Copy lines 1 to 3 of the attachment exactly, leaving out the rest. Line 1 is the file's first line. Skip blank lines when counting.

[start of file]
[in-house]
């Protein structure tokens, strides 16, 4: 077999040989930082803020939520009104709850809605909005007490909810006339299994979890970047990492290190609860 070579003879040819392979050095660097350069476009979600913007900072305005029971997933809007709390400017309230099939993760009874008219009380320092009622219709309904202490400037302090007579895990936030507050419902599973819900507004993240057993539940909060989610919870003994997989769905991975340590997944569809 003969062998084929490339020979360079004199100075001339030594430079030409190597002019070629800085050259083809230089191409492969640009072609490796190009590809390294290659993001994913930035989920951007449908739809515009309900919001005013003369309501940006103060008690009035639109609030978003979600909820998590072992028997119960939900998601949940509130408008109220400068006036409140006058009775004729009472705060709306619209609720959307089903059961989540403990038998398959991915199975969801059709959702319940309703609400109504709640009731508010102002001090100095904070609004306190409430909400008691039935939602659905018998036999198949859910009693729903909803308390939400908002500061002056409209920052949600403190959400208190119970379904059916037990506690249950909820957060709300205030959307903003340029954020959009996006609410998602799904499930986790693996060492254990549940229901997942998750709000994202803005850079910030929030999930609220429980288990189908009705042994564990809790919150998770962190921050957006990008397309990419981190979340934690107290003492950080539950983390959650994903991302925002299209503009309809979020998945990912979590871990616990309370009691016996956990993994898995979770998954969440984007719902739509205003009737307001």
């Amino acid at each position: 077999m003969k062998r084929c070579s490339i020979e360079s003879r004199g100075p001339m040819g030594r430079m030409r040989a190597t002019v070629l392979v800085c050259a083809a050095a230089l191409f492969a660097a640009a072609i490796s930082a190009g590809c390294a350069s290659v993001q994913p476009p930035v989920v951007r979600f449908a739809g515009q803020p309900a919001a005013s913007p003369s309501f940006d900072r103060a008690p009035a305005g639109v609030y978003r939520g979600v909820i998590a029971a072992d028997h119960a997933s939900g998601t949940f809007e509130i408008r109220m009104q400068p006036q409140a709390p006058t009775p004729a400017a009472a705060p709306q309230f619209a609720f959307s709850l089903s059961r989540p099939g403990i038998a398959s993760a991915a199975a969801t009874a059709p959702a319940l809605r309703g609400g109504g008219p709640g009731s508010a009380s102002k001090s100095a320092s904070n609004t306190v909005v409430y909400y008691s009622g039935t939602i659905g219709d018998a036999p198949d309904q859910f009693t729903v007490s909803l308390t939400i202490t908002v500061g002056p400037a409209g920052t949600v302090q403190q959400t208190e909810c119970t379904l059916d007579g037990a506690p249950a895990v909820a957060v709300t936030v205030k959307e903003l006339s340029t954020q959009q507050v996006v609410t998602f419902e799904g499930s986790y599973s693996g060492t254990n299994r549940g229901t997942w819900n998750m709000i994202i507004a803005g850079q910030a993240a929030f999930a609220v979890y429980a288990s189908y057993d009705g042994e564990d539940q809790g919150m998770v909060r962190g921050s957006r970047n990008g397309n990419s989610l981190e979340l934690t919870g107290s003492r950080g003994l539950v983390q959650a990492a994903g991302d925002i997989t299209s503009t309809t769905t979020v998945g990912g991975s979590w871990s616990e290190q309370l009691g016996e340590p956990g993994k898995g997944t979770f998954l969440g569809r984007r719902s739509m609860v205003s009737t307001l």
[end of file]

[in-house]
């Protein structure tokens, strides 16, 4: 077999040989930082803020939520009104709850809605909005007490909810006339299994979890970047990492290190609860 070579003879040819392979050095660097350069476009979600913007900072305005029971997933809007709390400017309230099939993760009874008219009380320092009622219709309904202490400037302090007579895990936030507050419902599973819900507004993240057993539940909060989610919870003994997989769905991975340590997944569809 003969062998084929490339020979360079004199100075001339030594430079030409190597002019070629800085050259083809230089191409492969640009072609490796190009590809390294290659993001994913930035989920951007449908739809515009309900919001005013003369309501940006103060008690009035639109609030978003979600909820998590072992028997119960939900998601949940509130408008109220400068006036409140006058009775004729009472705060709306619209609720959307089903059961989540403990038998398959991915199975969801059709959702319940309703609400109504709640009731508010102002001090100095904070609004306190409430909400008691039935939602659905018998036999198949859910009693729903909803308390939400908002500061002056409209920052949600403190959400208190119970379904059916037990506690249950909820957060709300205030959307903003340029954020959009996006609410998602799904499930986790693996060492254990549940229901997942998750709000994202803005850079910030929030999930609220429980288990189908009705042994564990809790919150998770962190921050957006990008397309990419981190979340934690107290003492950080539950983390959650994903991302925002299209503009309809979020998945990912979590871990616990309370009691016996956990993994898995979770998954969440984007719902739509205003009737307001």
């Amino acid at each position: 077999m003969k062998r084929c070579s490339i020979e360079s003879r004199g100075p001339m040819g030594r430079m030409r040989a190597t002019v070629l392979v800085c050259a083809a050095a230089l191409f492969a660097a640009a072609i490796s930082a190009g590809c390294a350069s290659v993001q994913p476009p930035v989920v951007r979600f449908a739809g515009q803020p309900a919001a005013s913007p003369s309501f940006d900072r103060a008690p009035a305005g639109v609030y978003r939520g979600v909820i998590a029971a072992d028997h119960a997933s939900g998601t949940f809007e509130i408008r109220m009104q400068p006036q409140a709390p006058t009775p004729a400017a009472a705060p709306q309230f619209a609720f959307s709850l089903s059961r989540p099939g403990i038998a398959s993760a991915a199975a969801t009874a059709p959702a319940l809605r309703g609400g109504g008219p709640g009731s508010a009380s102002k001090s100095a320092s904070n609004t306190v909005v409430y909400y008691s009622g039935t939602i659905g219709d018998a036999p198949d309904q859910f009693t729903v007490s909803l308390t939400i202490t908002v500061g002056p400037a409209g920052t949600v302090q403190q959400t208190e909810c119970t379904l059916d007579g037990a506690p249950a895990v909820a957060v709300t936030v205030k959307e903003l006339s340029t954020q959009q507050v996006v609410t998602f419902e799904g499930s986790y599973s693996g060492t254990n299994r549940g229901t997942w819900n998750m709000i994202i507004a803005g850079q910030a993240a929030f999930a609220v979890y429980a288990s189908y057993d009705g042994e564990d539940q809790g919150m998770v909060r962190g921050s957006r970047n990008g397309n990419s989610l981190e979340l934690t919870g107290s003492r950080g003994l539950v983390q959650a990492a994903g991302d925002i997989t299209s503009t309809t769905t979020v998945g990912g991975s979590w871990s616990e290190q309370l009691g016996e340590p956990g993994k898995g997944t979770f998954l969440g569809r984007r719902s739509m609860v205003s009737t307001l």